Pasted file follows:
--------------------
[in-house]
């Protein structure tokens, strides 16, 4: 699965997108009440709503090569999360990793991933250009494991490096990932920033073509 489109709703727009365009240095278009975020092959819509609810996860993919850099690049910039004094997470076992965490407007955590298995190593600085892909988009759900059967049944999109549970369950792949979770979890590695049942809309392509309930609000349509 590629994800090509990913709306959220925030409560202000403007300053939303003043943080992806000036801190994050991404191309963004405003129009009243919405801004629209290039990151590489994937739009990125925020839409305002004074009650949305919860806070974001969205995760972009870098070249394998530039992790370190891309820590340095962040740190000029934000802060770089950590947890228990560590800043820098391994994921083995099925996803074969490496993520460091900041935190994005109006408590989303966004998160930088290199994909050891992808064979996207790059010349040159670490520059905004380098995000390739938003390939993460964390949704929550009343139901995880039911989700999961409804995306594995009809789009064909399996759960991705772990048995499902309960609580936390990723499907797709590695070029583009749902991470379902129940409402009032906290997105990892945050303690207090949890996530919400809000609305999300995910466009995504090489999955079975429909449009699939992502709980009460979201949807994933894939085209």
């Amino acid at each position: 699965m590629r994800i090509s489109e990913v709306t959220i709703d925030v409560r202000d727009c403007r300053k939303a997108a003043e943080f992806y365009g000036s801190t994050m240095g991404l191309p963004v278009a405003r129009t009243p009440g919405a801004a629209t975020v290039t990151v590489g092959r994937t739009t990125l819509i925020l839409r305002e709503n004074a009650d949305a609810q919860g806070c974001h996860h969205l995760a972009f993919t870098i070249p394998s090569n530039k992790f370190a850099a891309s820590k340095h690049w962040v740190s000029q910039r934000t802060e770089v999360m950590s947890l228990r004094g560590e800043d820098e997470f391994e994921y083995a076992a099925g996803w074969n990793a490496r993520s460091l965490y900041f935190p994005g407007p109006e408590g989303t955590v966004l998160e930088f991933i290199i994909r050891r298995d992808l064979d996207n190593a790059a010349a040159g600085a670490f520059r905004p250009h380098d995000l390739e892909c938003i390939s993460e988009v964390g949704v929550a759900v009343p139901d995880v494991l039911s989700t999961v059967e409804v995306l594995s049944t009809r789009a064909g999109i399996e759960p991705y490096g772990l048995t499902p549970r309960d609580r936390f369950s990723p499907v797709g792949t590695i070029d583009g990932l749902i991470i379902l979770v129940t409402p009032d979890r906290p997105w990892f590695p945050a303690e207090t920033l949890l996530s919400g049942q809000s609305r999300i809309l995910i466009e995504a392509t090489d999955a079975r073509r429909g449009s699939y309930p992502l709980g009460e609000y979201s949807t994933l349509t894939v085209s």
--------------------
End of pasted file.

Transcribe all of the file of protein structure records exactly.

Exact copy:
[in-house]
């Protein structure tokens, strides 16, 4: 699965997108009440709503090569999360990793991933250009494991490096990932920033073509 489109709703727009365009240095278009975020092959819509609810996860993919850099690049910039004094997470076992965490407007955590298995190593600085892909988009759900059967049944999109549970369950792949979770979890590695049942809309392509309930609000349509 590629994800090509990913709306959220925030409560202000403007300053939303003043943080992806000036801190994050991404191309963004405003129009009243919405801004629209290039990151590489994937739009990125925020839409305002004074009650949305919860806070974001969205995760972009870098070249394998530039992790370190891309820590340095962040740190000029934000802060770089950590947890228990560590800043820098391994994921083995099925996803074969490496993520460091900041935190994005109006408590989303966004998160930088290199994909050891992808064979996207790059010349040159670490520059905004380098995000390739938003390939993460964390949704929550009343139901995880039911989700999961409804995306594995009809789009064909399996759960991705772990048995499902309960609580936390990723499907797709590695070029583009749902991470379902129940409402009032906290997105990892945050303690207090949890996530919400809000609305999300995910466009995504090489999955079975429909449009699939992502709980009460979201949807994933894939085209």
């Amino acid at each position: 699965m590629r994800i090509s489109e990913v709306t959220i709703d925030v409560r202000d727009c403007r300053k939303a997108a003043e943080f992806y365009g000036s801190t994050m240095g991404l191309p963004v278009a405003r129009t009243p009440g919405a801004a629209t975020v290039t990151v590489g092959r994937t739009t990125l819509i925020l839409r305002e709503n004074a009650d949305a609810q919860g806070c974001h996860h969205l995760a972009f993919t870098i070249p394998s090569n530039k992790f370190a850099a891309s820590k340095h690049w962040v740190s000029q910039r934000t802060e770089v999360m950590s947890l228990r004094g560590e800043d820098e997470f391994e994921y083995a076992a099925g996803w074969n990793a490496r993520s460091l965490y900041f935190p994005g407007p109006e408590g989303t955590v966004l998160e930088f991933i290199i994909r050891r298995d992808l064979d996207n190593a790059a010349a040159g600085a670490f520059r905004p250009h380098d995000l390739e892909c938003i390939s993460e988009v964390g949704v929550a759900v009343p139901d995880v494991l039911s989700t999961v059967e409804v995306l594995s049944t009809r789009a064909g999109i399996e759960p991705y490096g772990l048995t499902p549970r309960d609580r936390f369950s990723p499907v797709g792949t590695i070029d583009g990932l749902i991470i379902l979770v129940t409402p009032d979890r906290p997105w990892f590695p945050a303690e207090t920033l949890l996530s919400g049942q809000s609305r999300i809309l995910i466009e995504a392509t090489d999955a079975r073509r429909g449009s699939y309930p992502l709980g009460e609000y979201s949807t994933l349509t894939v085209s």